Moser: Yeah. Well, I mean, it's been a crazy past year. I mean, this was one stock that really stood out among others a year ago, so it's not terribly surprising to see a little pullback. I think this is a great reminder for us to focus on the business and not the knee-jerk earnings or reactions. We can try to explain those away when the tour is at odds. But I care about what the business is doing, and really when I go through this report in the call, Teladoc's business is doing very well. I think you just have to remember there was a lot of growth pulled forward due to the pandemic. But to your point on the revenue, I mean, $454 million, that was up 151% from a year ago. Now, organic revenue that excludes acquisitions, of course, that growth was 69%, still very impressive. The end of the quarter with U.S. paid membership at 51.5 million members, that was up 20%. Visit fee-only access, they've 22 million members.
I think with Teladoc, there are a lot of metrics that matter, but to me, one that slips under the radar for a lot is utilization that ultimately is telling us people are using the platform or not. Utilization was 19.6%. That was up 620 basis points from a year ago. In utilization, is simply total visits divided by paid U.S. membership represented on an annualized basis. We'd like to see that number going up. For the record, that number was 10.9% for the same quarter back in 2018. Clearly, we're seeing people going to this platform and the services that they offer. I think in regard to the sell-off, it might have had a little something to do with guidance. I mean, they did raise guidance technically, but I think there was something, it's really two things. I think there's some good old-fashioned profit-taking, not terribly surprising short-timers getting out while they can. But there was a statement they made in the call that I think led to it as well. They said that they expect increased spending over the course of the year as they invest in the growth of the business, particularly new product launches and expansions and new market, the integration of Livongo. They're developing an integrated data platform to let them do more with all of that data that they are bringing in. If you can take a step back and understand that the investments that they're making today are to ensure the sustainable long-term success of the business, then it seems a bit more reasonable to hang on to these shares and be excited about the future. But yeah, it seemed quite the pullback, but we also have to remember it had quite the tailwind over the past year or two.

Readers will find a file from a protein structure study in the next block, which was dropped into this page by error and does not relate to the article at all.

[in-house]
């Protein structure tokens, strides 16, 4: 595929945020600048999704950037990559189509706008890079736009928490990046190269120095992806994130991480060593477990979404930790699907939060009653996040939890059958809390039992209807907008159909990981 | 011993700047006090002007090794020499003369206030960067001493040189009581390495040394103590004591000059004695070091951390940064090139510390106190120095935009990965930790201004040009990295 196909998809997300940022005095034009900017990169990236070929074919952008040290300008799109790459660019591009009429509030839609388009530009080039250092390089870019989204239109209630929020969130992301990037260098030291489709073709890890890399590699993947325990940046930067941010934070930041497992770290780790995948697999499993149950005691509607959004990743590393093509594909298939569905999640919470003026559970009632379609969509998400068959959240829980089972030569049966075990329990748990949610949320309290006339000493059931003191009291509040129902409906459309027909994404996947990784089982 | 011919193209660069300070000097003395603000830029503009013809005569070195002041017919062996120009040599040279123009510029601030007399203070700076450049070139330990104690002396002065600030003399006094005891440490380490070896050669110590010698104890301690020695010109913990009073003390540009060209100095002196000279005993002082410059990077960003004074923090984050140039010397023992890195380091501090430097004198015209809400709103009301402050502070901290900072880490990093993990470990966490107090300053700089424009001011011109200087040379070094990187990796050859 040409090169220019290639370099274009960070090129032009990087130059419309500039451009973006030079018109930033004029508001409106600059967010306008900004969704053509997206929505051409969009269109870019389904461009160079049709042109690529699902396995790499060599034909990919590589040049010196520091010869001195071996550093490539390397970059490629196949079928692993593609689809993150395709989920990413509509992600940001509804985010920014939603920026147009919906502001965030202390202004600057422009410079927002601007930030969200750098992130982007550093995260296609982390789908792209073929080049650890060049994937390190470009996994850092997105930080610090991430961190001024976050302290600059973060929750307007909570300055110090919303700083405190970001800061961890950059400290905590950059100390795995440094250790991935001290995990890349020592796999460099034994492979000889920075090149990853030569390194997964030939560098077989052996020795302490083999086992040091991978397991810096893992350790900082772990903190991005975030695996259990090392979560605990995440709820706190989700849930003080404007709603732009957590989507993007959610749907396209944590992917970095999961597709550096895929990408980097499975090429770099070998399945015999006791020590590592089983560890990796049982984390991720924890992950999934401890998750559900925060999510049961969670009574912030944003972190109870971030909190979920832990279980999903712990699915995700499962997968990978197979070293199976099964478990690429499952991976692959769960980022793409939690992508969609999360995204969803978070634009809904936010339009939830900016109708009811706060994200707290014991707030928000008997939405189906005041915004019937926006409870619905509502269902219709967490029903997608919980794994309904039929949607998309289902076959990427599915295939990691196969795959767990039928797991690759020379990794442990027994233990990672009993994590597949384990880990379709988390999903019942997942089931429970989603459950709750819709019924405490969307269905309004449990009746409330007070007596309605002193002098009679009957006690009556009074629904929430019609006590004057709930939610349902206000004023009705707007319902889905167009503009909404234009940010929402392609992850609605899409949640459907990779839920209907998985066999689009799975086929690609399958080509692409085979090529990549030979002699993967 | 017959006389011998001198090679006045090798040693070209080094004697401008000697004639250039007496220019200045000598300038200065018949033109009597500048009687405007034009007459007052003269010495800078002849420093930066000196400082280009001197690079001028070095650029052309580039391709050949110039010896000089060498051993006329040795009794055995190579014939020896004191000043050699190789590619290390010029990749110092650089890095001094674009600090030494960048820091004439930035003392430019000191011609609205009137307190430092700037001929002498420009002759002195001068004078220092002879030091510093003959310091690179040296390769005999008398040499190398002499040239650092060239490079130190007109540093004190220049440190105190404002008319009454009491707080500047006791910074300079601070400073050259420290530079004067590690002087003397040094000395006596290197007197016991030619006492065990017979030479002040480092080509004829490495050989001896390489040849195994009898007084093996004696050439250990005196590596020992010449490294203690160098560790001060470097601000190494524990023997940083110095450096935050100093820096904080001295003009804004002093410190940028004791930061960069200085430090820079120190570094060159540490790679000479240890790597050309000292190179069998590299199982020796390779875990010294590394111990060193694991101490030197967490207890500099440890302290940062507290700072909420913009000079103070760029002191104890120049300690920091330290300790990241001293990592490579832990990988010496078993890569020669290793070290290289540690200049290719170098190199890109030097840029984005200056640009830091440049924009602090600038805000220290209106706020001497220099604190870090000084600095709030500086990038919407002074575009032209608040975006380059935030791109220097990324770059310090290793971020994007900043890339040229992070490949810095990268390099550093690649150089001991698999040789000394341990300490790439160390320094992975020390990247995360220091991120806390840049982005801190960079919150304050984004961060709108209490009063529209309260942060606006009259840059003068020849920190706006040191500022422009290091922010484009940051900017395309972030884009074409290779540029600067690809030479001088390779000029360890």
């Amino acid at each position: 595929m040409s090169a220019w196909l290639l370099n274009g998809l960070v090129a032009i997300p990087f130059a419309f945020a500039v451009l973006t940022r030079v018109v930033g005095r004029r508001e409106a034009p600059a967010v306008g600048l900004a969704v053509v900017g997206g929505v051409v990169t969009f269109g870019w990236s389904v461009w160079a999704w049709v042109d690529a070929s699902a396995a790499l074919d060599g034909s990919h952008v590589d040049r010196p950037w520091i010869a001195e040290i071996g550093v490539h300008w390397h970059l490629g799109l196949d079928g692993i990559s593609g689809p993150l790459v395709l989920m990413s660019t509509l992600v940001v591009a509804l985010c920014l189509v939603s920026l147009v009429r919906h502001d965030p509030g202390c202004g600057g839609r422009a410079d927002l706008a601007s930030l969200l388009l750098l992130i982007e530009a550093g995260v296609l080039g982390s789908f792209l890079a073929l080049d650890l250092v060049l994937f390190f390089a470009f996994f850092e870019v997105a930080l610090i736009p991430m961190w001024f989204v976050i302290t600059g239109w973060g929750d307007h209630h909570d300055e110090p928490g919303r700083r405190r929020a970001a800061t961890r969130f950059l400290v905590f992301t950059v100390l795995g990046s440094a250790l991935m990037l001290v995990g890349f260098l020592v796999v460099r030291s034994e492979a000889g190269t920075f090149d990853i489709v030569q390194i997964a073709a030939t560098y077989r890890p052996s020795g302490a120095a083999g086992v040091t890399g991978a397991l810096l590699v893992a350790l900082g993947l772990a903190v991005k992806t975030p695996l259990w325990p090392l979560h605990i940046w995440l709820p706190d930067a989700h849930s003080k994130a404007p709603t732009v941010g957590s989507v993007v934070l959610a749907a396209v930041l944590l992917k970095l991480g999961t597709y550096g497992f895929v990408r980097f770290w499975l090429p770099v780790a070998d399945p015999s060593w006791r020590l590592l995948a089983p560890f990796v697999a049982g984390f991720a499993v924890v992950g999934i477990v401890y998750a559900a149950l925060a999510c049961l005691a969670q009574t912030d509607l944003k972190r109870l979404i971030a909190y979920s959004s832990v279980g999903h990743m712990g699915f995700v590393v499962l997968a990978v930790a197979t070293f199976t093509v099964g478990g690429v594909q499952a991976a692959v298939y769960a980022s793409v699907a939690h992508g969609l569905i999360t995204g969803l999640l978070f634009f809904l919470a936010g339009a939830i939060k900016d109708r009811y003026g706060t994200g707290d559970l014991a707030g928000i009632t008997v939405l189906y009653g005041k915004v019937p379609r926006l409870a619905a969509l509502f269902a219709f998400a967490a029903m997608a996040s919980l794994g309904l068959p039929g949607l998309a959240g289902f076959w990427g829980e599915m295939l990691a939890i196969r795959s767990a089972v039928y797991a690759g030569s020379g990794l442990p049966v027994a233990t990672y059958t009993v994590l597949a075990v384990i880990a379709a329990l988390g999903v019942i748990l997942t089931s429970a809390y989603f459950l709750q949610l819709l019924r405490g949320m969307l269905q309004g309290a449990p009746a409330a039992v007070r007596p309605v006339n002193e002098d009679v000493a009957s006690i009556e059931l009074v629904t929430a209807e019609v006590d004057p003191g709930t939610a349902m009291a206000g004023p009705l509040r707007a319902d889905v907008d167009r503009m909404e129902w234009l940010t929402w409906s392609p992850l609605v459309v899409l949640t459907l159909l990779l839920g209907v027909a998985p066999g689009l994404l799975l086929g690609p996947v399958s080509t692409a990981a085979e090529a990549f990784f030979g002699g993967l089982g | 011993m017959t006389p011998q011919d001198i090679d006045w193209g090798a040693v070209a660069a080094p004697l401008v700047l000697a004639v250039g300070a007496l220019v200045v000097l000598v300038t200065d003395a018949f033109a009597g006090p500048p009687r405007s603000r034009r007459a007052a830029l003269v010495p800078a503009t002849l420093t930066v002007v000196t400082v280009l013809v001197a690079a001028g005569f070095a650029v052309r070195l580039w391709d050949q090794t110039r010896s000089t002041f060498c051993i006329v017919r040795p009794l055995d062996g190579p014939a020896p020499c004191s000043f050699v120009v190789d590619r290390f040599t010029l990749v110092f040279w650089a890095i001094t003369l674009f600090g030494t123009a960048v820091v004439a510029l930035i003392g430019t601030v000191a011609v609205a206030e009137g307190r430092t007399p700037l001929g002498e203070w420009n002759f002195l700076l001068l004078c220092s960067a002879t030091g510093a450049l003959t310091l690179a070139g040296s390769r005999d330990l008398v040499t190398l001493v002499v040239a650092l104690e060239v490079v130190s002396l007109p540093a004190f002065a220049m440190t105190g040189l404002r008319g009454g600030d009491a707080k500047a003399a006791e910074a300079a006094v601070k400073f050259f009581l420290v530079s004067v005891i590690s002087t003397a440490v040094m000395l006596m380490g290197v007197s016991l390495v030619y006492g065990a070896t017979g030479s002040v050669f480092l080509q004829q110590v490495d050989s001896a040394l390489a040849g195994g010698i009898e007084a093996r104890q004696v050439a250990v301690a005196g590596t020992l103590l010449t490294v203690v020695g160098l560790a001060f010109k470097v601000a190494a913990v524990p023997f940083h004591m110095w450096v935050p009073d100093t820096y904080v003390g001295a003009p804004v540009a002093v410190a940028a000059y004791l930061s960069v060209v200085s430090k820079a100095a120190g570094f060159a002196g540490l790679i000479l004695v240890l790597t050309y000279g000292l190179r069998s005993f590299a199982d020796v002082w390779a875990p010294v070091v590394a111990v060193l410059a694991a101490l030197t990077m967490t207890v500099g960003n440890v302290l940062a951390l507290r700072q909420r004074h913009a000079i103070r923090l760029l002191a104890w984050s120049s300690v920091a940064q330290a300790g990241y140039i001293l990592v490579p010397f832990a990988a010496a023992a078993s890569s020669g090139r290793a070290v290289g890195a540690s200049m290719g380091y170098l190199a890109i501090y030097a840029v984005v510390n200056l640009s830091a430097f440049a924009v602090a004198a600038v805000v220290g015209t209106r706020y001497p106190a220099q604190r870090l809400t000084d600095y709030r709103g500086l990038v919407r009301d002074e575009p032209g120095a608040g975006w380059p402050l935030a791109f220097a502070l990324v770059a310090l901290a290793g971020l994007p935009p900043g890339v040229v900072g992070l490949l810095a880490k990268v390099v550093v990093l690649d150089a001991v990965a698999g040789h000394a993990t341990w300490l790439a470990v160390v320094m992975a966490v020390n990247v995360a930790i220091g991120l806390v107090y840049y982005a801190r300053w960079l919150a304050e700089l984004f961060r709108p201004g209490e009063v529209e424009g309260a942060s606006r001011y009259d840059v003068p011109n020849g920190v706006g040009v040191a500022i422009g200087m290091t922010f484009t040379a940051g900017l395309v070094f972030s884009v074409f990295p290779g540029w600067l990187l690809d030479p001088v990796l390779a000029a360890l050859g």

Hill: Shares of Pinterest down more than 10% this week despite a strong first-quarter report. On our run, Pinterest is growing revenue monthly and active users are up. This seems a little bit like what we talked about with Domino's where it was a good quarter, but not amazing.
Gross: Yeah. That's fair growth just wasn't where investors wanted to be. To me, that's more about valuation than it is about operating results because you can't fault them for these operating results. They're quite strong. We will talk about valuation maybe after we cover some of those metrics. But listen, first-quarter revenue up 78%. Monthly active users rose by 30%. That was in contrast to 37% last quarter. I think they are in lies to what investors are focusing on that slowing in monthly active user growth, but still impressive at 30%. Management said starting in mid-March, the easing of pandemic restrictions slowed U.S. monthly active user growth and lowered engagement year-over-year as people spend less time online. I don't think that's necessarily been a surprise to anyone. I think we should know that things like that are coming as the economy opens up and as vaccines get into arms and people start going out again. The average revenue per user, ARPU we talked about increased 34%, that's a very impressive number. The company lost $21.6 million for the quarter, but if we adjust for non-cash items including stock-based compensation, which I'm actually not a fan of, I'm going to do it just for our listeners so we get a sense of how the business is doing, they actually did generate positive EBITDA of about $84 million. Guidance was strong, 105% revenue growth for the second quarter predicted stocks trading at 22 times revenue that was. Therein lies is priced to perfection. If you don't put up those growth numbers, your stock is going to get punished. That's just the way the game is played.
Hill: Our email address is firstname.lastname@example.org. You can send us questions or like long-time listeners, Stuart Watson and Jason Free. You can send us a business story and say, "Have you seen this?" [laughs] This is the story that both of these gentlemen sent to us. It's about Standard Life Aberdeen, which is a fund management firm based in the U.K., a market cap of $8 billion, so not a small business. They decided they wanted to come up with a new name. Instead of Standard Life Aberdeen, they came up with a single word which is spelled A-B-R-D-N. Again, Standard Life Aberdeen would now like you to call it Aberdeen. [laughs] They're telling us ABRDN is pronounced "aberdeen" and not as I first looked at it as "a burden." But I don't know, I feel truest and tronc and we talked recently about Kindrel. It's almost like, Ron, they're going out of their way to try and top one another.